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In fact, people who have a bank account may need the SWIFT code of our entity, also known as BIC (Bank Identification Code)to carry out international transactions.

This alphanumeric string (consisting of both characters and digits) unambiguously identifies bank and branch that are involved in a transaction, and can be eight or eleven characters long. If it has eight, it will only identify the central office of the bank, but if it uses eleven characters, it will also identify the branch.

This is the structure of the SWIFT code of a bank branch:

  • The first four characters identify the bank. For example, Banco Santander is assigned the characters ‘BSCH’, while ING Direct uses the string ‘INGB’.
  • The next two characters identify the country where the bank resides. Those used by Spanish banks are ‘ES’.
  • The next two characters, those that occupy the seventh and eighth positions in the SWIFT code, identify the location where the bank resides. As an example, Madrid is assigned the characters ‘MM’; Barcelona, ​​’BB’; and Valencia, ‘VV’.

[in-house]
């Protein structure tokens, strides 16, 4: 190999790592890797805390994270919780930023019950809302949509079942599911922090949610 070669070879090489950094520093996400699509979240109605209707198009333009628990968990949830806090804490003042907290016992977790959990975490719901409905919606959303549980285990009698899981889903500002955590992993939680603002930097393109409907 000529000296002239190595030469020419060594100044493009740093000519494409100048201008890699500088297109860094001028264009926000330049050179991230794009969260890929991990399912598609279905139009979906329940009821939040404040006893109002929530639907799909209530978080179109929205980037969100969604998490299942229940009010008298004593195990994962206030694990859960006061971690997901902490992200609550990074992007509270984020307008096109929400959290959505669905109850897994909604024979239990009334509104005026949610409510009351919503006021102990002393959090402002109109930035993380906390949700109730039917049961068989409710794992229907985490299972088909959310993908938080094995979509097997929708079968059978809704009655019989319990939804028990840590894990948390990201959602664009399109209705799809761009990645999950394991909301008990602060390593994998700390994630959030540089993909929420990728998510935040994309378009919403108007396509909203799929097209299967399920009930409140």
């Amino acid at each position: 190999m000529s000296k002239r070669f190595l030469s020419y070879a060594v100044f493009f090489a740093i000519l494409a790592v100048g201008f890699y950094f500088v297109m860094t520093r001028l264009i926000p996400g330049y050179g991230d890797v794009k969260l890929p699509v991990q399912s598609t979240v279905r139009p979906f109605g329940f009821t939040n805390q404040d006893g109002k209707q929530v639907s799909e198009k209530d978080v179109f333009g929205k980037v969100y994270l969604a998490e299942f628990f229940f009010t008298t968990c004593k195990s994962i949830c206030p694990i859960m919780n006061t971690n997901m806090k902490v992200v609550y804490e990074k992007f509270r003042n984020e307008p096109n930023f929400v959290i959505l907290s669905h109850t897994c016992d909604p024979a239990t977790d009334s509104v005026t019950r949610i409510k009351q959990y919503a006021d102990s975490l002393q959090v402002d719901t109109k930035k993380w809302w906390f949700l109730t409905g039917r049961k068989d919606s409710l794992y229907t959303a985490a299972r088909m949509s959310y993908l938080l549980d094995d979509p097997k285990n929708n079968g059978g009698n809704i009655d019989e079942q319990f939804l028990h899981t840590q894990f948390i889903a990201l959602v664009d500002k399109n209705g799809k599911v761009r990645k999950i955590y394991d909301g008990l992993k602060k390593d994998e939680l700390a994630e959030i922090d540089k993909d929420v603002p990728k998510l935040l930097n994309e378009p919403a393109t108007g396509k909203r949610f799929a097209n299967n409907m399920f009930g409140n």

• The last three digits are optional, but if they appear they identify the office or branch in which the bank account that is involved in the international transaction resides.

As we have just seen, it is not difficult to interpret a SWIFT code if we are familiar with the bank to which it is linked. Banco Santander’s is ‘BSCHESMMXXX’; that of ING Direct, ‘INGBNL2AXXX’; that of BBVA, ‘BBVAESMMXXX’; and that of Caixabank, ‘CAIXESBBXXX’. We have chosen these banking entities to clearly illustrate the meaning of the SWIFT codebut any other Spanish or foreign bank is identified in international transactions using this same procedure.